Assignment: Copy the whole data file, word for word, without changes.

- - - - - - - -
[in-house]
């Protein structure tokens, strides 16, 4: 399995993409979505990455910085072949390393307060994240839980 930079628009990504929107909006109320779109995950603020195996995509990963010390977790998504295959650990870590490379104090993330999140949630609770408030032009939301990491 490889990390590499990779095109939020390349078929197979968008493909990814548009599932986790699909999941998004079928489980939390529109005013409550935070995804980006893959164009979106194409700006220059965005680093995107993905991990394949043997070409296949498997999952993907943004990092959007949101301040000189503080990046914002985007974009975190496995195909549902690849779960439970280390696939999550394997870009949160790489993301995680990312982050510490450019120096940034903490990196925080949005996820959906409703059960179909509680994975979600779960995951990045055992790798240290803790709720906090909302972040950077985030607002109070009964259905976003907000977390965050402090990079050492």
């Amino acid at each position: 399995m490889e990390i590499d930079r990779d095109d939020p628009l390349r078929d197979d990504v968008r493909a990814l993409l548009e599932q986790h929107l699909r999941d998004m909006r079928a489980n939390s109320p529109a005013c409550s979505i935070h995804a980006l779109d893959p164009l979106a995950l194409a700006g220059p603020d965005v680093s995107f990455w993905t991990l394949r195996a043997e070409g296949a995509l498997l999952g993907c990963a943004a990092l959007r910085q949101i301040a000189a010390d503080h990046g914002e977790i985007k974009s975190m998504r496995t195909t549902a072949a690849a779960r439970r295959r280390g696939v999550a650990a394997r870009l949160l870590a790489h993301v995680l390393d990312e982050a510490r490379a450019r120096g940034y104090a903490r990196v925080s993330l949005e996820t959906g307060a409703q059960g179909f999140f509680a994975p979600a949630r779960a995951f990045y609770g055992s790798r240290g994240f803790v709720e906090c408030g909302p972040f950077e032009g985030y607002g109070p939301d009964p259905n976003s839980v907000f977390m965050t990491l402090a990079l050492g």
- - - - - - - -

[in-house]
């Protein structure tokens, strides 16, 4: 399995993409979505990455910085072949390393307060994240839980 930079628009990504929107909006109320779109995950603020195996995509990963010390977790998504295959650990870590490379104090993330999140949630609770408030032009939301990491 490889990390590499990779095109939020390349078929197979968008493909990814548009599932986790699909999941998004079928489980939390529109005013409550935070995804980006893959164009979106194409700006220059965005680093995107993905991990394949043997070409296949498997999952993907943004990092959007949101301040000189503080990046914002985007974009975190496995195909549902690849779960439970280390696939999550394997870009949160790489993301995680990312982050510490450019120096940034903490990196925080949005996820959906409703059960179909509680994975979600779960995951990045055992790798240290803790709720906090909302972040950077985030607002109070009964259905976003907000977390965050402090990079050492």
């Amino acid at each position: 399995m490889e990390i590499d930079r990779d095109d939020p628009l390349r078929d197979d990504v968008r493909a990814l993409l548009e599932q986790h929107l699909r999941d998004m909006r079928a489980n939390s109320p529109a005013c409550s979505i935070h995804a980006l779109d893959p164009l979106a995950l194409a700006g220059p603020d965005v680093s995107f990455w993905t991990l394949r195996a043997e070409g296949a995509l498997l999952g993907c990963a943004a990092l959007r910085q949101i301040a000189a010390d503080h990046g914002e977790i985007k974009s975190m998504r496995t195909t549902a072949a690849a779960r439970r295959r280390g696939v999550a650990a394997r870009l949160l870590a790489h993301v995680l390393d990312e982050a510490r490379a450019r120096g940034y104090a903490r990196v925080s993330l949005e996820t959906g307060a409703q059960g179909f999140f509680a994975p979600a949630r779960a995951f990045y609770g055992s790798r240290g994240f803790v709720e906090c408030g909302p972040f950077e032009g985030y607002g109070p939301d009964p259905n976003s839980v907000f977390m965050t990491l402090a990079l050492g």